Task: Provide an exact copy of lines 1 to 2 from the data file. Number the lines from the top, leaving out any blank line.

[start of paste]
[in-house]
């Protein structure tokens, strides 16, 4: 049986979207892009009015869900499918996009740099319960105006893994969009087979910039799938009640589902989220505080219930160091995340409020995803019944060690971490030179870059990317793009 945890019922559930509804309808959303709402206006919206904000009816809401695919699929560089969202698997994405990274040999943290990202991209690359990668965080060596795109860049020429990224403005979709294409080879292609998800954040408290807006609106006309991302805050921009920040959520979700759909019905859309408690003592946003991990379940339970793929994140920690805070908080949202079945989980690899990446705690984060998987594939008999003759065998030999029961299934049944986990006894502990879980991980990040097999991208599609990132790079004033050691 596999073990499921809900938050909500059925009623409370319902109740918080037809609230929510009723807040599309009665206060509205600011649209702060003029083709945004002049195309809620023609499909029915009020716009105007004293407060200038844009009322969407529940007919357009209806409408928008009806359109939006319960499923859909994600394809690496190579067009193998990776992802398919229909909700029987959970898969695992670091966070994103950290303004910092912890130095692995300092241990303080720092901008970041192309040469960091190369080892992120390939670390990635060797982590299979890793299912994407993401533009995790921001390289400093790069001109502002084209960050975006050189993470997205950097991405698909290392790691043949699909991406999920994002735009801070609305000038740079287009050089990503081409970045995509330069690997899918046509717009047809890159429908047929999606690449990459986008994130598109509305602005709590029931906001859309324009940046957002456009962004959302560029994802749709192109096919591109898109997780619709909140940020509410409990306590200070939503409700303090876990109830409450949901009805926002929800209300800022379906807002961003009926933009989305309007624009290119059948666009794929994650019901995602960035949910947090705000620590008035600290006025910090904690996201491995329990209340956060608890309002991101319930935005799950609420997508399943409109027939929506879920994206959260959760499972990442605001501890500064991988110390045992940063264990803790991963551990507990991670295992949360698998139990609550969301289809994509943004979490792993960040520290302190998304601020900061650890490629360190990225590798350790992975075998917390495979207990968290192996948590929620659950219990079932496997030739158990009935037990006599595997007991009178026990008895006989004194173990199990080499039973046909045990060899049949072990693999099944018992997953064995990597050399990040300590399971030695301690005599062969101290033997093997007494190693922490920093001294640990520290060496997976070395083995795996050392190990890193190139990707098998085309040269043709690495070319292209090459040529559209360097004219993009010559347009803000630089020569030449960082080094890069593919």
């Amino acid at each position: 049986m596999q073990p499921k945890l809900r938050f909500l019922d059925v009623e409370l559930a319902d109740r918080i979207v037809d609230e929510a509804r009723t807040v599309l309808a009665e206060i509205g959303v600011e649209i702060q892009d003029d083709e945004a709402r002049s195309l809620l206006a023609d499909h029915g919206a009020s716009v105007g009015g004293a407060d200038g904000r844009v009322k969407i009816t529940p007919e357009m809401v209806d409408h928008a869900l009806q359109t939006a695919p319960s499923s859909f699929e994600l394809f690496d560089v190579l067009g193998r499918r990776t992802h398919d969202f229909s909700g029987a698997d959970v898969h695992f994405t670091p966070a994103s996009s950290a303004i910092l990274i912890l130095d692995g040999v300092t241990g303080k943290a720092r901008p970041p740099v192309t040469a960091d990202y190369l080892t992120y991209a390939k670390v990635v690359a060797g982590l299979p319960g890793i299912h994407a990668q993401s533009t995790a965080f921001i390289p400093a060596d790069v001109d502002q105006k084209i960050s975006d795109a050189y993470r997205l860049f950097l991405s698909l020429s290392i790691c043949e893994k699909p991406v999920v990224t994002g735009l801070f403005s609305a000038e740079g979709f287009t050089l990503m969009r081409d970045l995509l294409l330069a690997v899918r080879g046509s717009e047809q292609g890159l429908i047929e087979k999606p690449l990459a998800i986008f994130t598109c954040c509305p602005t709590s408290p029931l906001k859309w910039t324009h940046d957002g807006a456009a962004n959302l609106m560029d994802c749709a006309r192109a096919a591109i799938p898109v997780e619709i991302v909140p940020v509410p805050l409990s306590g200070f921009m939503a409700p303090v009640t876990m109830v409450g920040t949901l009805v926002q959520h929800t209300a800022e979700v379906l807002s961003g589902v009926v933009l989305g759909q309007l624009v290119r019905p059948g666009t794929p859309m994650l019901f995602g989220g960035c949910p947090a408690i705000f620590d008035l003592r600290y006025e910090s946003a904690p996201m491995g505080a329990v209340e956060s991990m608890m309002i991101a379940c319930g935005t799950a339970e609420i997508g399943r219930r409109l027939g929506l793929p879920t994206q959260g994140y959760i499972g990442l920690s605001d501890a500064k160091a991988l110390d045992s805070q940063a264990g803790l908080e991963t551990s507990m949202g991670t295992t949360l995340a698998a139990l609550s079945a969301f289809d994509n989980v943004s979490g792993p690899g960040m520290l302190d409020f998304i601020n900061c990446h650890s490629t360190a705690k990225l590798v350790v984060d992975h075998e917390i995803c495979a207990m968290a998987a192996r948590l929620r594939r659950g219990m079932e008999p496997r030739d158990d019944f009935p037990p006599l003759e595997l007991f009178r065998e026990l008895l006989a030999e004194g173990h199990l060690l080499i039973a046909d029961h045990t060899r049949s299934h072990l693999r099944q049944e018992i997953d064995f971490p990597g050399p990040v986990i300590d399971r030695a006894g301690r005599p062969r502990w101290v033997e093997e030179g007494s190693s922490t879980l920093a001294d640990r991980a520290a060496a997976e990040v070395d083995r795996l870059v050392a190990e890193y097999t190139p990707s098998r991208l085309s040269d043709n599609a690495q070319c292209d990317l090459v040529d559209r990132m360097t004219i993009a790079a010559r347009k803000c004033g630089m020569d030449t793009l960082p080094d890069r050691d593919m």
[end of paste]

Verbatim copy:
[in-house]
């Protein structure tokens, strides 16, 4: 049986979207892009009015869900499918996009740099319960105006893994969009087979910039799938009640589902989220505080219930160091995340409020995803019944060690971490030179870059990317793009 945890019922559930509804309808959303709402206006919206904000009816809401695919699929560089969202698997994405990274040999943290990202991209690359990668965080060596795109860049020429990224403005979709294409080879292609998800954040408290807006609106006309991302805050921009920040959520979700759909019905859309408690003592946003991990379940339970793929994140920690805070908080949202079945989980690899990446705690984060998987594939008999003759065998030999029961299934049944986990006894502990879980991980990040097999991208599609990132790079004033050691 596999073990499921809900938050909500059925009623409370319902109740918080037809609230929510009723807040599309009665206060509205600011649209702060003029083709945004002049195309809620023609499909029915009020716009105007004293407060200038844009009322969407529940007919357009209806409408928008009806359109939006319960499923859909994600394809690496190579067009193998990776992802398919229909909700029987959970898969695992670091966070994103950290303004910092912890130095692995300092241990303080720092901008970041192309040469960091190369080892992120390939670390990635060797982590299979890793299912994407993401533009995790921001390289400093790069001109502002084209960050975006050189993470997205950097991405698909290392790691043949699909991406999920994002735009801070609305000038740079287009050089990503081409970045995509330069690997899918046509717009047809890159429908047929999606690449990459986008994130598109509305602005709590029931906001859309324009940046957002456009962004959302560029994802749709192109096919591109898109997780619709909140940020509410409990306590200070939503409700303090876990109830409450949901009805926002929800209300800022379906807002961003009926933009989305309007624009290119059948666009794929994650019901995602960035949910947090705000620590008035600290006025910090904690996201491995329990209340956060608890309002991101319930935005799950609420997508399943409109027939929506879920994206959260959760499972990442605001501890500064991988110390045992940063264990803790991963551990507990991670295992949360698998139990609550969301289809994509943004979490792993960040520290302190998304601020900061650890490629360190990225590798350790992975075998917390495979207990968290192996948590929620659950219990079932496997030739158990009935037990006599595997007991009178026990008895006989004194173990199990080499039973046909045990060899049949072990693999099944018992997953064995990597050399990040300590399971030695301690005599062969101290033997093997007494190693922490920093001294640990520290060496997976070395083995795996050392190990890193190139990707098998085309040269043709690495070319292209090459040529559209360097004219993009010559347009803000630089020569030449960082080094890069593919």